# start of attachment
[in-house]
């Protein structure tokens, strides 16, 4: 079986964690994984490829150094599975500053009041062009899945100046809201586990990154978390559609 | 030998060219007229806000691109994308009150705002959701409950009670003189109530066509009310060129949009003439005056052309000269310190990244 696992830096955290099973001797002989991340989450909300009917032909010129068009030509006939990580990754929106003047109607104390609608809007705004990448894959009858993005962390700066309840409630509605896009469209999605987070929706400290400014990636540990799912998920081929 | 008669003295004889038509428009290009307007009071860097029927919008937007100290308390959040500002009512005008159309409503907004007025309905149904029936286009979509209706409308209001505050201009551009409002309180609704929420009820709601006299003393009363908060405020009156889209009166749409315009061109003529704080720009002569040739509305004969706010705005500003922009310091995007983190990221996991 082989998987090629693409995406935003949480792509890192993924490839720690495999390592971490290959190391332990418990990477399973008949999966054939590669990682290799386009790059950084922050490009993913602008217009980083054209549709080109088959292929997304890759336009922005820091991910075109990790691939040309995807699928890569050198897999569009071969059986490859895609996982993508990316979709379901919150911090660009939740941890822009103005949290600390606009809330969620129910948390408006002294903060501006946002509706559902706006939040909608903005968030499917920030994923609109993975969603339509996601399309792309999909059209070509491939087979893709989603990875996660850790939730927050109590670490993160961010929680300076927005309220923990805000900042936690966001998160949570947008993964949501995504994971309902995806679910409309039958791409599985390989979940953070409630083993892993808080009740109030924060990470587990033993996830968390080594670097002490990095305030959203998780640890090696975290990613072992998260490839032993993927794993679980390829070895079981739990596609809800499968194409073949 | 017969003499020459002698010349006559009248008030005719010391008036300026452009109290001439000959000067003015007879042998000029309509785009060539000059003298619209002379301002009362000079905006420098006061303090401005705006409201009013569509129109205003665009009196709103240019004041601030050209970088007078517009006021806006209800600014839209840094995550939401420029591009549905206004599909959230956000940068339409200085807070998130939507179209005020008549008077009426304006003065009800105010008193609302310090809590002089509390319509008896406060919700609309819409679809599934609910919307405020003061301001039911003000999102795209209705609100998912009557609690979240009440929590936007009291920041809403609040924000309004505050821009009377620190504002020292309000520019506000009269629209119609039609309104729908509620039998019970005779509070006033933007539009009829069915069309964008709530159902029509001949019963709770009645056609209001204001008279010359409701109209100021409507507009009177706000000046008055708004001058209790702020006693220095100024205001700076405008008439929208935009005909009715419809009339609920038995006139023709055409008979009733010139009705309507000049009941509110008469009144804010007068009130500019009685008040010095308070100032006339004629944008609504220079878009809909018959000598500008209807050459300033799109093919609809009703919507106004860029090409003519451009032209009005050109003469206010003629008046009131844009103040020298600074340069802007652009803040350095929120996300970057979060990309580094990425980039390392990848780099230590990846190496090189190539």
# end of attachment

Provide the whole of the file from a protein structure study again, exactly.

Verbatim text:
[in-house]
């Protein structure tokens, strides 16, 4: 079986964690994984490829150094599975500053009041062009899945100046809201586990990154978390559609 | 030998060219007229806000691109994308009150705002959701409950009670003189109530066509009310060129949009003439005056052309000269310190990244 696992830096955290099973001797002989991340989450909300009917032909010129068009030509006939990580990754929106003047109607104390609608809007705004990448894959009858993005962390700066309840409630509605896009469209999605987070929706400290400014990636540990799912998920081929 | 008669003295004889038509428009290009307007009071860097029927919008937007100290308390959040500002009512005008159309409503907004007025309905149904029936286009979509209706409308209001505050201009551009409002309180609704929420009820709601006299003393009363908060405020009156889209009166749409315009061109003529704080720009002569040739509305004969706010705005500003922009310091995007983190990221996991 082989998987090629693409995406935003949480792509890192993924490839720690495999390592971490290959190391332990418990990477399973008949999966054939590669990682290799386009790059950084922050490009993913602008217009980083054209549709080109088959292929997304890759336009922005820091991910075109990790691939040309995807699928890569050198897999569009071969059986490859895609996982993508990316979709379901919150911090660009939740941890822009103005949290600390606009809330969620129910948390408006002294903060501006946002509706559902706006939040909608903005968030499917920030994923609109993975969603339509996601399309792309999909059209070509491939087979893709989603990875996660850790939730927050109590670490993160961010929680300076927005309220923990805000900042936690966001998160949570947008993964949501995504994971309902995806679910409309039958791409599985390989979940953070409630083993892993808080009740109030924060990470587990033993996830968390080594670097002490990095305030959203998780640890090696975290990613072992998260490839032993993927794993679980390829070895079981739990596609809800499968194409073949 | 017969003499020459002698010349006559009248008030005719010391008036300026452009109290001439000959000067003015007879042998000029309509785009060539000059003298619209002379301002009362000079905006420098006061303090401005705006409201009013569509129109205003665009009196709103240019004041601030050209970088007078517009006021806006209800600014839209840094995550939401420029591009549905206004599909959230956000940068339409200085807070998130939507179209005020008549008077009426304006003065009800105010008193609302310090809590002089509390319509008896406060919700609309819409679809599934609910919307405020003061301001039911003000999102795209209705609100998912009557609690979240009440929590936007009291920041809403609040924000309004505050821009009377620190504002020292309000520019506000009269629209119609039609309104729908509620039998019970005779509070006033933007539009009829069915069309964008709530159902029509001949019963709770009645056609209001204001008279010359409701109209100021409507507009009177706000000046008055708004001058209790702020006693220095100024205001700076405008008439929208935009005909009715419809009339609920038995006139023709055409008979009733010139009705309507000049009941509110008469009144804010007068009130500019009685008040010095308070100032006339004629944008609504220079878009809909018959000598500008209807050459300033799109093919609809009703919507106004860029090409003519451009032209009005050109003469206010003629008046009131844009103040020298600074340069802007652009803040350095929120996300970057979060990309580094990425980039390392990848780099230590990846190496090189190539």